Editorial (May 8, 2018) – The Colorado Rapids lost over the weekend to Sporting KC. The final score was 1-0 but it could have been worse. Dániel Sallói scored the only goal in the 16th minute.
Colorado Rapids loss at Sporting KC: Three things I noticed
Before we get to breaking down the game, let’s look back at the highlights of the match:
Collective breakdowns by the back five:
The three center backs and two wing backs for the Rapids collective had a poor performance. Tommy Smith and Deklan Wynne are relatively fast for their position (haven’t seen enough of Danny Wilson to judge his speed yet), but they all got burned in this game. All three and Tim Howard made mistakes on the goal and errors that almost gave Sporting a second.
Sporting’s front men are all faster than them. One can deal with that by anticipating runs through the gaps and getting support from the midfielders and wing backs. The Rapids did both for most of the home game these two teams played in Colorado earlier this season. They rarely did either on Saturday. None of the three center backs are particularly good defending in space and/or one-on-one. That showed big time and it cost them.
The Rapids also had issues building out of the back. When you’re on the back foot and getting pressed, you need easy passing outlets to get the ball away from pressure. In a 3-5-2, that usually means getting the wing backs out wide and into space. The center backs win the ball centrally and get it out wide away from the pressure. That gives the defense a breather, forces the opponent to expand and break from the press, and helps facilitate possession going upfield.
#Rapids96 chalkboard for the wing backs (Castillo, Colvey, Serna) against Sporting KC:
Almost nothing in the final third. Sideways and backward passing. They tried to get forward, but ran into the SKC pressing and couldn’t adapt. pic.twitter.com/XQ0hTSjCOF
— Matt Pollard (@LWOSMattPollard) May 8, 2018
Take a look at the heat map for the three wing backs, Edgar Castillo, Kip Colvey, and substitute Dillon Serna above. There are lots of defensive actions and almost nothing in the final third. Most passes are either backward or sideways. That’s indicative of a high press and Anthony Hudson’s side was unprepared to deal with Sporting’s rotation in trying to come out of their shell. Peter Vermes had his team more prepared with a better tactical understanding.
What are the assignments for the three center midfielders?
As discussed a bit on last week’s episode of Holding The High Line, I’m still trying to figure out the point and roles of the three-man midfield in Hudson’s 3-5-2. Much of the team is still learning the formation and system, so perhaps it’s still a work in progress. One thing is certain: Jack Price is the designated No. 6/regista.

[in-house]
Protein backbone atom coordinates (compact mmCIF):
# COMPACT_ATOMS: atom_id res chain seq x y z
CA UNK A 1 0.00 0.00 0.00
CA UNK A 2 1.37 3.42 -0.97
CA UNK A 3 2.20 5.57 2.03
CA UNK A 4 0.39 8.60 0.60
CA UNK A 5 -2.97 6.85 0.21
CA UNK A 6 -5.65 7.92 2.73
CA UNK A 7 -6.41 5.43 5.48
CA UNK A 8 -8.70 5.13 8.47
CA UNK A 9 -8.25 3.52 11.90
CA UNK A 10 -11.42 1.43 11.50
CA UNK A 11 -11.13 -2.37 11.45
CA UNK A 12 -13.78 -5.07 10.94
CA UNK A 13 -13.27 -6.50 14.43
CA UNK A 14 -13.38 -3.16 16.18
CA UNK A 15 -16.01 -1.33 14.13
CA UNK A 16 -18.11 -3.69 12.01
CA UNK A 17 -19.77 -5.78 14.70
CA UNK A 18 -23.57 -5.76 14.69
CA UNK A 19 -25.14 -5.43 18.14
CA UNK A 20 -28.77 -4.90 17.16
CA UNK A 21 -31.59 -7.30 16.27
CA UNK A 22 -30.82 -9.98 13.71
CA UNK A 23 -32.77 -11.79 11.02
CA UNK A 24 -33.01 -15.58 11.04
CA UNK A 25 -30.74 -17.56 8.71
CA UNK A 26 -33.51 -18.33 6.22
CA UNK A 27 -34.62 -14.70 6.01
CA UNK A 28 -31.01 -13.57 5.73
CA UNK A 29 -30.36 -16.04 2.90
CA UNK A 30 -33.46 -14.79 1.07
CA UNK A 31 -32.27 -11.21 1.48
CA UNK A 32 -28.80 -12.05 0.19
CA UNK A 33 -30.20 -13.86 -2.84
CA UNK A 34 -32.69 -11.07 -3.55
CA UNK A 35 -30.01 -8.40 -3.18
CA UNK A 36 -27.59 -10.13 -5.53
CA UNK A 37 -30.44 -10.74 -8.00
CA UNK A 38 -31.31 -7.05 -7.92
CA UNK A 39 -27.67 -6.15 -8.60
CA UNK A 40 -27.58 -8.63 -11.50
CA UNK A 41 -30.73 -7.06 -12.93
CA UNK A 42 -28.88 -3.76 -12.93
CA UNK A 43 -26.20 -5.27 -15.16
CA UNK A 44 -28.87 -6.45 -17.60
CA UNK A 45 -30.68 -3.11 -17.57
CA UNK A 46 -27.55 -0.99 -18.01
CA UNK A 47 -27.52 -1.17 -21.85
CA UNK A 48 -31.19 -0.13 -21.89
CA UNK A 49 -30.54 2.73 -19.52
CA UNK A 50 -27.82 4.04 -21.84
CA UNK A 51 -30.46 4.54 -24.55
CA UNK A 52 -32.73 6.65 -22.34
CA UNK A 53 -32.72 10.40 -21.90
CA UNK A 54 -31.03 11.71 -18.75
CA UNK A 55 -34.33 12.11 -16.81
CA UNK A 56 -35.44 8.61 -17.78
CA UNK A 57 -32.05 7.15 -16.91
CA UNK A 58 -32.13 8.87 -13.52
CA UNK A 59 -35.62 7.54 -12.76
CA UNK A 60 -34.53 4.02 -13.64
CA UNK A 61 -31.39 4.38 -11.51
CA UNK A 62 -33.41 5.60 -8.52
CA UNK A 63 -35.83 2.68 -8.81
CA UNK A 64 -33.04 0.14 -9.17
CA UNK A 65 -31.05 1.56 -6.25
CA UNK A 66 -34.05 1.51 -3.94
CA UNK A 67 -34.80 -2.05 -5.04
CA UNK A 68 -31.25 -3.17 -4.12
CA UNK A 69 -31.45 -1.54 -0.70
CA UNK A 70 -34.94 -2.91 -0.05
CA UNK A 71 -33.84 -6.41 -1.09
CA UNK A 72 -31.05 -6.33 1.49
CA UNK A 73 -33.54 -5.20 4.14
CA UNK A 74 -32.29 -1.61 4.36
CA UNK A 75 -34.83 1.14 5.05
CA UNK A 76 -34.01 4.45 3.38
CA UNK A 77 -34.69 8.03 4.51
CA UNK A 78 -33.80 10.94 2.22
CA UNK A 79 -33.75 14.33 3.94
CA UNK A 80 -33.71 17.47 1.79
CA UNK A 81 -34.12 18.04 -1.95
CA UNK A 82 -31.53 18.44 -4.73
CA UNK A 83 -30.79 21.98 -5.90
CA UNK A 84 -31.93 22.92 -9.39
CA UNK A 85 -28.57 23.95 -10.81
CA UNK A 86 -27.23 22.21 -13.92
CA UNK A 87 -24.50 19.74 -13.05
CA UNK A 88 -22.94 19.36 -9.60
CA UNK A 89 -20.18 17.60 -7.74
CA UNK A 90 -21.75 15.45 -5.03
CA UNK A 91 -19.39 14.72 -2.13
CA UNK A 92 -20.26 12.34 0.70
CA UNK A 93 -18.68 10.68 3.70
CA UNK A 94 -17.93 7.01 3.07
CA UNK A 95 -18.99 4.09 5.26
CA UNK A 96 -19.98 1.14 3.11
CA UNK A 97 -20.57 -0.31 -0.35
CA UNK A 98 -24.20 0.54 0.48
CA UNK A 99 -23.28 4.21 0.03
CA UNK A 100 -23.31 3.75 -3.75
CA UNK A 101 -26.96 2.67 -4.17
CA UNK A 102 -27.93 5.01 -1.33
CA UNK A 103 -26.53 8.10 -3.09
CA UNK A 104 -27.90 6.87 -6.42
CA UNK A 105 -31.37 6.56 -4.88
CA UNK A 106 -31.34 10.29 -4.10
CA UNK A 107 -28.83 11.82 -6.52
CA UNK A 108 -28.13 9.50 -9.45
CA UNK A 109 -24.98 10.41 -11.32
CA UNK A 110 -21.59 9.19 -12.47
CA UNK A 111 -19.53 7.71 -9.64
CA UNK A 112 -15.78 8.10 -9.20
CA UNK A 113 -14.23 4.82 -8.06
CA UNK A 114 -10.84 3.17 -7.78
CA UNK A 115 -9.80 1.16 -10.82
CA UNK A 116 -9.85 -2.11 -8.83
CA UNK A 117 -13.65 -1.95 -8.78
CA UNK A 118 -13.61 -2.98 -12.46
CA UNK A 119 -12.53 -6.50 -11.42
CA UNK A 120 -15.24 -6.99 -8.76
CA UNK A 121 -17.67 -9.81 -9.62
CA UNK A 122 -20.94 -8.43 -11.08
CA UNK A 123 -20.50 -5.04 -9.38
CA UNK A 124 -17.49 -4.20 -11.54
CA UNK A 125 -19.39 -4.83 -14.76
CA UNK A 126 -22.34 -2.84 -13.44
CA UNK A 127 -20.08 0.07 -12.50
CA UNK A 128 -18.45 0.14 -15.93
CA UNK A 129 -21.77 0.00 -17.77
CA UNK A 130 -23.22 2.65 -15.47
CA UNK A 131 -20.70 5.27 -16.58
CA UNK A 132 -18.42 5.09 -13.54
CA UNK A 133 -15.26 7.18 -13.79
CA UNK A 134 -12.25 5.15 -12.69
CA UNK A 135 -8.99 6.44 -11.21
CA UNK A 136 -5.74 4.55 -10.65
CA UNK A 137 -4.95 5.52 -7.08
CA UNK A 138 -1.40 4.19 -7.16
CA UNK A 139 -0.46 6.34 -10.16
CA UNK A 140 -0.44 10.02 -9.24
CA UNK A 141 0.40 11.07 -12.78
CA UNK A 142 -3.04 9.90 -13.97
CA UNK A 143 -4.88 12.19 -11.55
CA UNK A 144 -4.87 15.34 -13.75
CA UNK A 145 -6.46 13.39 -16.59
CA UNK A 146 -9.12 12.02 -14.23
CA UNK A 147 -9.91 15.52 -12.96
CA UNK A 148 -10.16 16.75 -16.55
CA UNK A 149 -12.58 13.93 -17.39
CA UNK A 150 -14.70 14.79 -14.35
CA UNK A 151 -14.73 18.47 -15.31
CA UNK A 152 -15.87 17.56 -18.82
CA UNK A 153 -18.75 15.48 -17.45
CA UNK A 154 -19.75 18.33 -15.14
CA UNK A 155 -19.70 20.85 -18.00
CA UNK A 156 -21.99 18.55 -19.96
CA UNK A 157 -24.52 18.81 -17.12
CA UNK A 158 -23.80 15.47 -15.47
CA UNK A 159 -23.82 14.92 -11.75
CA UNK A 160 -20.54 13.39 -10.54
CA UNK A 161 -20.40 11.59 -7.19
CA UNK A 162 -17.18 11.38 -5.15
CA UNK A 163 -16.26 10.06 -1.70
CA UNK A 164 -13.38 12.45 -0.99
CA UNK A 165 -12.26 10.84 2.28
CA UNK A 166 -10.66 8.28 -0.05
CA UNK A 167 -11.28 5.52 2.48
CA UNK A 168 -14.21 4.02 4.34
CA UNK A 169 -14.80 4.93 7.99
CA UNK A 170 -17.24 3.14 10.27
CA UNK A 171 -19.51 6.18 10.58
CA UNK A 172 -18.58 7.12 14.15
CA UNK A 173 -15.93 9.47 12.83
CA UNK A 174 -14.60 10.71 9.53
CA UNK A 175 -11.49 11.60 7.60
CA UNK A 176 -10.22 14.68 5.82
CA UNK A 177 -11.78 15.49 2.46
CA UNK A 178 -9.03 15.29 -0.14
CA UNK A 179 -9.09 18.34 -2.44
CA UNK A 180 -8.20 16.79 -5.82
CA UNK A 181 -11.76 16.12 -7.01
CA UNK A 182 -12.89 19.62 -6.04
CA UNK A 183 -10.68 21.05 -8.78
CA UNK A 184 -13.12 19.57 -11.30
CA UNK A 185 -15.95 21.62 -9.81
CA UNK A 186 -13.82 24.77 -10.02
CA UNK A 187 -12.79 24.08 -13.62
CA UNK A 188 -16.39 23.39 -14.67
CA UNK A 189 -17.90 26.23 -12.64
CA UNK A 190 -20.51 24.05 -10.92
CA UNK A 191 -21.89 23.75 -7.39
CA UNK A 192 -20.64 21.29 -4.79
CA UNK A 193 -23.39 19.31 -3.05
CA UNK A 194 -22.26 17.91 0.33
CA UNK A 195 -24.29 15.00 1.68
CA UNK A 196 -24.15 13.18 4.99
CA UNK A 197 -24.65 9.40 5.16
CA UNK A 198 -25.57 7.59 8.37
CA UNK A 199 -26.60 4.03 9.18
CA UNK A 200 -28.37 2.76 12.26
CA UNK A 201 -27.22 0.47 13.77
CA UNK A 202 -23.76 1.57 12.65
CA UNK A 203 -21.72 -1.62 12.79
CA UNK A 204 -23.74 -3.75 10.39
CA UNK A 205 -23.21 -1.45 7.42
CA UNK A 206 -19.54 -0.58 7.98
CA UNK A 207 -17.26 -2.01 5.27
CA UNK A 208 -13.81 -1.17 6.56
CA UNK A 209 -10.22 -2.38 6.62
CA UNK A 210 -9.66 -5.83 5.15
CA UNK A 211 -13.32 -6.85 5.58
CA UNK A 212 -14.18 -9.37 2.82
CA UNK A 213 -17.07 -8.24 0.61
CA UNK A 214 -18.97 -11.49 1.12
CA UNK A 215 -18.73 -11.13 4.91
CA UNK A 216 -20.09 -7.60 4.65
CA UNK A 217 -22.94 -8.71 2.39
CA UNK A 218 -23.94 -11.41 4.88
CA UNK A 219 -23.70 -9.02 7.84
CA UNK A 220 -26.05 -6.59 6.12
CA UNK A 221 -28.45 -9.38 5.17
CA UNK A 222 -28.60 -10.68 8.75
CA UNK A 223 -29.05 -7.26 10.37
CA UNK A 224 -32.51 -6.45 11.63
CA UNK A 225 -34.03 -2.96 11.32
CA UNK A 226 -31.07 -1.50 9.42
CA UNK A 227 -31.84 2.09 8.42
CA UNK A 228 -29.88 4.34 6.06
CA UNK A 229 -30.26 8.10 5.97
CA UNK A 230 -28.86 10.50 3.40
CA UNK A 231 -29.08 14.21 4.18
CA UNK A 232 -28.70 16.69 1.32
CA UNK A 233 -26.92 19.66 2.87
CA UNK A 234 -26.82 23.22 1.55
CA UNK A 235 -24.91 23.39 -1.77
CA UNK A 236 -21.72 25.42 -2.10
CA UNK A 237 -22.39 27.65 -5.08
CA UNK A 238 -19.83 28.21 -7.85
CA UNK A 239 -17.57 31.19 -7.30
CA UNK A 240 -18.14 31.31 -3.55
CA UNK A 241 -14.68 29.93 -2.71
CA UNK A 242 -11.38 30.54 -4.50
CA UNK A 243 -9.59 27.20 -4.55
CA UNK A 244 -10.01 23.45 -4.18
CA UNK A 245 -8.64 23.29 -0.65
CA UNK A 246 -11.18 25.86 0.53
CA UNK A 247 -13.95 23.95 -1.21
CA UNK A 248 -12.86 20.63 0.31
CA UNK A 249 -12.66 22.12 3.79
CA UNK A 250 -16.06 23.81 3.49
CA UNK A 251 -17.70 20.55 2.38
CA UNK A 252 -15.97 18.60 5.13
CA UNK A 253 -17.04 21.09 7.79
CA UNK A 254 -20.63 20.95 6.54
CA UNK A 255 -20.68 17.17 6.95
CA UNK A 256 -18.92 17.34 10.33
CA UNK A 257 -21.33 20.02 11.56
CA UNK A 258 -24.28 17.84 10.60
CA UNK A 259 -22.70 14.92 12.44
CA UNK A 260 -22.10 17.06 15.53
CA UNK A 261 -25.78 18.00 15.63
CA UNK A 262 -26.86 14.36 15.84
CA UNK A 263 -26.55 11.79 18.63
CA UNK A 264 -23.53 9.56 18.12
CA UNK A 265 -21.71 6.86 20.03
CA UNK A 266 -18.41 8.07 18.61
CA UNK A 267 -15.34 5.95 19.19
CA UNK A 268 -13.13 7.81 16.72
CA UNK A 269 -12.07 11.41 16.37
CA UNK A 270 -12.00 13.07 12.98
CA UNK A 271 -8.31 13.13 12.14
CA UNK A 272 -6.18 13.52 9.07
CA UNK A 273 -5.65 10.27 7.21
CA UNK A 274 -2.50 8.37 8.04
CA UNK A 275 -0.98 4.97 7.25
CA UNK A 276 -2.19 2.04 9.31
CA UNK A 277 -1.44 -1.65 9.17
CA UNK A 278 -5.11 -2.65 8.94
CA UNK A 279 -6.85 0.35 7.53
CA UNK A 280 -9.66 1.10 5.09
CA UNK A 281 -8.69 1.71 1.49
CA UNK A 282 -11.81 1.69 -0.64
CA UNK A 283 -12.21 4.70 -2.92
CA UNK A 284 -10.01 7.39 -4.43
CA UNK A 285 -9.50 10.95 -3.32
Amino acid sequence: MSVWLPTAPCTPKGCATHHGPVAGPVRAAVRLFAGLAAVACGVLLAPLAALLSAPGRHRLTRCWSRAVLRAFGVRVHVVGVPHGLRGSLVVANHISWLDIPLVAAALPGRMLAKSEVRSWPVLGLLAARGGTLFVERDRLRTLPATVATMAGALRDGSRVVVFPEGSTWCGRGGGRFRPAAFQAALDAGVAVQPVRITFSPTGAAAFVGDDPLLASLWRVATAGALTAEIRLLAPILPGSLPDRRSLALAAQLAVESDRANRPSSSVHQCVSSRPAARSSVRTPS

The other two players? Ask me in a month or two.
In previous games, one has been a typical No. 8-type, usually Nana Boateng or John Blomberg. They shuttle the ball upfield and try and open the attack up with 20-30 yard passes, usually to a forward or wing back on the run. The third player has almost always been Enzo Martinez in a roaming/do it all role. Depending on what the situation needs, he can be a No. 6, No. 8, or a No. 10.
With Blomberg and Boateng injured in this game, the recently acquired Sam Nicholson stepped in. He’s been more of an attacking midfielder in the past. I wouldn’t pigeonhole him into a No. 10 though. With the attack shortcircuiting (see the previous heading), there was less attacking for Martinez and Nicholson to do. Neither helped out enough on defense. Collectively, the midfield three left the center backs exposed. They didn’t help out enough. It was too easy for the opponent to bypass them straight for Wilson and company. Price couldn’t do it all on his own.
Dom Badji can’t be the entire offense:
Dominique Badji has scored five goals this season, accounting for half of Colorado’s total. He’s been directly involved in three others. He was part of the build-up for Niki Jackson’s goal in the season opener, had an assist on a Joe Mason goal, and drew the penalty that got Shkelzen Gashi his only goal of the season. That’s decent for him but is a bad look for the rest of the offense.
He was the only real threat to goalkeeper Tim Melia in this game and flubbed a decent chance in the final minutes to tie the game up. While Badji’s been maligned at times by the fanbase, he’s a good piece if you surround him with talent. He can be a great third-best option on a playoff team.
The rest of the forward corps needs to get healthy and start producing. Gashi and Yannick Boli have been slow to get fit and into the lineup. Mason has also missed some time. Jack McBean has been very unimpressive. One of them or a de facto No. 10 out of midfield needs to become a consistent threat in the final third.
Until then, opposing defenses just have to keep pace with Badji and cut off his service and they’ve got a clean sheet against the Rapids.